Please use this identifier to cite or link to this item: https://hdl.handle.net/2440/82969
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Type: Journal article
Title: Catchment-scale conservation units identified for the threatened Yarra pygmy perch (Nannoperca obscura) in highly modified river systems
Author: Brauer, C.
Unmack, P.
Hammer, M.
Adams, M.
Beheregaray, L.
Citation: PLoS One, 2013; 8(12):1-13
Publisher: Public Library of Science
Issue Date: 2013
ISSN: 1932-6203
1932-6203
Statement of
Responsibility: 
Chris J. Brauer, Peter J. Unmack, Michael P. Hammer, Mark Adams, Luciano B. Beheregaray
Abstract: Habitat fragmentation caused by human activities alters metapopulation dynamics and decreases biological connectivity through reduced migration and gene flow, leading to lowered levels of population genetic diversity and to local extinctions. The threatened Yarra pygmy perch, Nannoperca obscura, is a poor disperser found in small, isolated populations in wetlands and streams of southeastern Australia. Modifications to natural flow regimes in anthropogenically-impacted river systems have recently reduced the amount of habitat for this species and likely further limited its opportunity to disperse. We employed highly resolving microsatellite DNA markers to assess genetic variation, population structure and the spatial scale that dispersal takes place across the distribution of this freshwater fish and used this information to identify conservation units for management. The levels of genetic variation found for N. obscura are amongst the lowest reported for a fish species (mean heterozygosity of 0.318 and mean allelic richness of 1.92). We identified very strong population genetic structure, nil to little evidence of recent migration among demes and a minimum of 11 units for conservation management, hierarchically nested within four major genetic lineages. A combination of spatial analytical methods revealed hierarchical genetic structure corresponding with catchment boundaries and also demonstrated significant isolation by riverine distance. Our findings have implications for the national recovery plan of this species by demonstrating that N. obscura populations should be managed at a catchment level and highlighting the need to restore habitat and avoid further alteration of the natural hydrology.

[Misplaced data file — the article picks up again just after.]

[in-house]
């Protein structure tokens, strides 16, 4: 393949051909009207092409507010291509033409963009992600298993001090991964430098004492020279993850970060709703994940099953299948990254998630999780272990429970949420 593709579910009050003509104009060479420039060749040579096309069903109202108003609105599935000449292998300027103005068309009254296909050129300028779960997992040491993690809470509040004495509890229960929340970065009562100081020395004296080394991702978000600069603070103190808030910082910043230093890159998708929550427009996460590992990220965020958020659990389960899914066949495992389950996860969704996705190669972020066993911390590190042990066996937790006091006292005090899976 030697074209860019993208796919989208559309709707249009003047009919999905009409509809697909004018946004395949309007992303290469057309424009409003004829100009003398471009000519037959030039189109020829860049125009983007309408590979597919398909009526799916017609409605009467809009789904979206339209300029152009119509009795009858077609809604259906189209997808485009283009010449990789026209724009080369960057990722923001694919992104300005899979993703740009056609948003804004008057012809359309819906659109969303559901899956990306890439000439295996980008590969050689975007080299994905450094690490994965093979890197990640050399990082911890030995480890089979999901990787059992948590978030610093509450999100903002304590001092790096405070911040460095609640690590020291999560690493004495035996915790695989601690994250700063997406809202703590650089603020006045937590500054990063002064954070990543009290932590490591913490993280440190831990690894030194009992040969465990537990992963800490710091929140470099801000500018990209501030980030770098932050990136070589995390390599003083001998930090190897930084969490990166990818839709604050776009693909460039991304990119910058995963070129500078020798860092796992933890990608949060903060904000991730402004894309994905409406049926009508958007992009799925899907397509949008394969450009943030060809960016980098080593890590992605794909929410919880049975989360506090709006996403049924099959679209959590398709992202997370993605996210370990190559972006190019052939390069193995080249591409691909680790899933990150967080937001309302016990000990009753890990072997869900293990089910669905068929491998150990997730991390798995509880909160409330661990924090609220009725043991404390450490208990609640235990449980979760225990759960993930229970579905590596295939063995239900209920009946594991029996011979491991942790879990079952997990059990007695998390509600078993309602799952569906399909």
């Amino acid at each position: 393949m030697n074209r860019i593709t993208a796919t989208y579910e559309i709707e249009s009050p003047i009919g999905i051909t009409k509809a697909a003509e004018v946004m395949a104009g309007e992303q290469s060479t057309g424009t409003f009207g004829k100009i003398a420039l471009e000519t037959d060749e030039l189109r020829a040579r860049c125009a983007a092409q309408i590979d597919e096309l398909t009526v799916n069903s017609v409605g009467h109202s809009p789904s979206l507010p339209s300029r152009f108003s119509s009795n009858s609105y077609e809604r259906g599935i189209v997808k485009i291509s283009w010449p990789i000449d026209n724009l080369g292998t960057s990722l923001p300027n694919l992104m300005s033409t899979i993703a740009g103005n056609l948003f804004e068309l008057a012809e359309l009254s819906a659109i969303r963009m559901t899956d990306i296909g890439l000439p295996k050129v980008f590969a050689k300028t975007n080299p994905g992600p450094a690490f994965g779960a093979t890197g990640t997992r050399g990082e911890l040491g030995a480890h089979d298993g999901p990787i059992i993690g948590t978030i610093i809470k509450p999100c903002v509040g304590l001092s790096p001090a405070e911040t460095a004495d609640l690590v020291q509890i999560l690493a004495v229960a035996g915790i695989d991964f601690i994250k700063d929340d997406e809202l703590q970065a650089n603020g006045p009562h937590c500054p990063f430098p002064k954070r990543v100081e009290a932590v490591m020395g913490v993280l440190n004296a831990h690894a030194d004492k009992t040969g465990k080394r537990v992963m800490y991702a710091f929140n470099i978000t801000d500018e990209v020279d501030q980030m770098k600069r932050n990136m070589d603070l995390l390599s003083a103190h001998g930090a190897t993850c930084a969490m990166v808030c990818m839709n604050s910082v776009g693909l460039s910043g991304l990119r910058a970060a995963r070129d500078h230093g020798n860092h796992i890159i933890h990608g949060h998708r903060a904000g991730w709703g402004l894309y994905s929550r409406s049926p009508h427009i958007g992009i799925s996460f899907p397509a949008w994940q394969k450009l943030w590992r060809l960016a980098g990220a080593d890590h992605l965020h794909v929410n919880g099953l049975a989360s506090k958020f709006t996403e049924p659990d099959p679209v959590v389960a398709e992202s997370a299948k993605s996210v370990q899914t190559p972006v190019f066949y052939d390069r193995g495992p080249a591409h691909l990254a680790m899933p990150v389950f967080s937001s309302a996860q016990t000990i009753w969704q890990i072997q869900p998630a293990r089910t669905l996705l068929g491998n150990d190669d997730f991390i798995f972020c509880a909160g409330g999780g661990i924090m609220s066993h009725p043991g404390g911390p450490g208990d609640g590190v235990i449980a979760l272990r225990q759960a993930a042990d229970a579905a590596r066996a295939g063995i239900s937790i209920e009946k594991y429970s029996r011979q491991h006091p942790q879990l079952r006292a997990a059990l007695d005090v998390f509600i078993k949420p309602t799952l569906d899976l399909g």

Keywords: Animals
Perches
Humans
Rivers
Microsatellite Repeats
Alleles
Models, Genetic
Australia
Genetic Variation
Endangered Species
Rights: © 2013 Brauer et al. This is an open-access article distributed under the terms of the Creative Commons Attribution License, which permits unrestricted use, distribution, and reproduction in any medium, provided the original author and source are credited.
DOI: 10.1371/journal.pone.0082953
Grant ID: http://purl.org/au-research/grants/arc/LP100200409
Appears in Collections:Aurora harvest
Earth and Environmental Sciences publications

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